Making Trees Worker Friendly

Posted By HBFA | June 14, 2020

John Wilton
AgFirst, Hawkes Bay

Signals are that orchard labour may become a problem next season.  We need to make trees more worker friendly.  This means bringing a larger proportion of the marketable crop closer to the ground.  Aim to reach about 60% of the marketable crop from the ground.  This means improving light levels within the lower tree.

Focus your pruning effort on eliminating large, shading upper tree branches to allow more light past them into the lower canopy.  Above the 2.5m level, there needs to be “in row” gaps between the trees to enable light to reach the lower canopy.

In most trees planted intensively, upper tree structure needs little more than spurs and weak fruiting laterals with good terminal fruiting buds.

In the lower tree, stronger branches producing excessive annual shoot growth may also need removal.

At individual branch level, fruiting wood should be confined to a single layer horizontal plane to avoid within branch shading.  This means removal of any uprights, overlapping laterals and anything underneath the branches.

Where lower branches have been cut back hard to allow machinery access, remove this too as the severe heading cuts will stimulate excessive annual shoot growth.

Once the high growth, unwanted branches have been removed, the remaining calmer branches should be left more or less unpruned except for the removal of any vertical shoots.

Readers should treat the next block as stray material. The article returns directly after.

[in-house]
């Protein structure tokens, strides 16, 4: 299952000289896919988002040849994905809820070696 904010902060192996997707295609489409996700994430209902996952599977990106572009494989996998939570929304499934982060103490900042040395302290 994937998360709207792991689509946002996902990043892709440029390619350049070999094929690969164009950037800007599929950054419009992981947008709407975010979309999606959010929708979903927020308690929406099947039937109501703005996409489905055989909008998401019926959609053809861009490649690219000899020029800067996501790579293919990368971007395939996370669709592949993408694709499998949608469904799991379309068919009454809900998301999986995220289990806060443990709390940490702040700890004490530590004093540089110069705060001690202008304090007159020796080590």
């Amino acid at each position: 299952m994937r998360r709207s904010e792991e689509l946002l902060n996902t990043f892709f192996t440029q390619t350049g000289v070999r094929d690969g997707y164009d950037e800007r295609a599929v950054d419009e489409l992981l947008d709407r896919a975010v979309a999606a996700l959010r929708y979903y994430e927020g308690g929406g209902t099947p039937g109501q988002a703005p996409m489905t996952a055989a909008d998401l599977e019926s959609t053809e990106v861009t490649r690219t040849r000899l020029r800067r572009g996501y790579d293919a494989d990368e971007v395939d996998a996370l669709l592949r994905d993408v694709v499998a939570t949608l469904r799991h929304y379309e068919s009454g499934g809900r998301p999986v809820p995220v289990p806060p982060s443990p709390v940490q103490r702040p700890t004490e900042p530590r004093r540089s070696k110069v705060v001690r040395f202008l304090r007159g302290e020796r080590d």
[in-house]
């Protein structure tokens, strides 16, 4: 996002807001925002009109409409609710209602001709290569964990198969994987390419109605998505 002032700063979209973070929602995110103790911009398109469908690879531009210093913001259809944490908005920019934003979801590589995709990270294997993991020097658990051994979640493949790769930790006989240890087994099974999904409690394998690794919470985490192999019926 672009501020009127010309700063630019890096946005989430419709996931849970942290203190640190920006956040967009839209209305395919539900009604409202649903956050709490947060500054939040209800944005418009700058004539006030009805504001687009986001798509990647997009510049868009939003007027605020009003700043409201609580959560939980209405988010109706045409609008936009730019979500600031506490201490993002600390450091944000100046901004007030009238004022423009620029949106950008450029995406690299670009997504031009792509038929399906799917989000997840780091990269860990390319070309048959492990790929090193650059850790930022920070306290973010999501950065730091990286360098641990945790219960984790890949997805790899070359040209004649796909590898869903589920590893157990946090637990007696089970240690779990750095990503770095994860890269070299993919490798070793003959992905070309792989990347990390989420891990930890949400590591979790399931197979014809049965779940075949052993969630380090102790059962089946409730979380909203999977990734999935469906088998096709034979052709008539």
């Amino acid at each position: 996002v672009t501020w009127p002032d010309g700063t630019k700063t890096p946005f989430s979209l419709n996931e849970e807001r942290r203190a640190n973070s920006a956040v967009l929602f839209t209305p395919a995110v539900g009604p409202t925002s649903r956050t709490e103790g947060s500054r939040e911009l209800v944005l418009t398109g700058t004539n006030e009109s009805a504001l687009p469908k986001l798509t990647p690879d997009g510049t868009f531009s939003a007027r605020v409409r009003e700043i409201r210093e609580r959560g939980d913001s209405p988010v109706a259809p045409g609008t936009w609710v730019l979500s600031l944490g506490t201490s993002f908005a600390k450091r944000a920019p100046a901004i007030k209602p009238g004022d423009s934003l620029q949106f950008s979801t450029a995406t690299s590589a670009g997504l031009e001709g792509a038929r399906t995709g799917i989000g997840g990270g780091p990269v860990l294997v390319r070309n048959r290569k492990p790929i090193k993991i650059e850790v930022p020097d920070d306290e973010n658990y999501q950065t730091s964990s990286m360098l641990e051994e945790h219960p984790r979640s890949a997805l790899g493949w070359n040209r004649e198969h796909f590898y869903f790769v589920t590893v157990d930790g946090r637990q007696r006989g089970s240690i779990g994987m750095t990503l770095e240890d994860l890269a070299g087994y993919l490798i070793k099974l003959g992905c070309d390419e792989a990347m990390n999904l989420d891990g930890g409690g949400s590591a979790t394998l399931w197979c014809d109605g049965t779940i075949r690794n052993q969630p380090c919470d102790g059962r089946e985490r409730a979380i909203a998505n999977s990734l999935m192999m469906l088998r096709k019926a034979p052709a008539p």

Often where tree canopies are too dense, removal of problem branches has been too timid.  Providing detailed pruning is minimised, its possible to remove a quarter, to a third of the branches without stimulating excessive tree vigour.

In the lower canopy, its often difficult to stimulate good replacement lateral growth from the leader.  This problem can be overcome by leaving a two or three bud stud where branches are being removed, rather than flush cutting.

Where leader topping is required to lower tree height, this is best left until after fruit set, say mid-November, to minimise the vigour response from these cuts.

In situations where vigour is really excessive, pruning and crop load alone will not solve the vigour problems.  Other vigour control methods need to be considered such as late dormant root pruning, trunk girdling or growth regulators.


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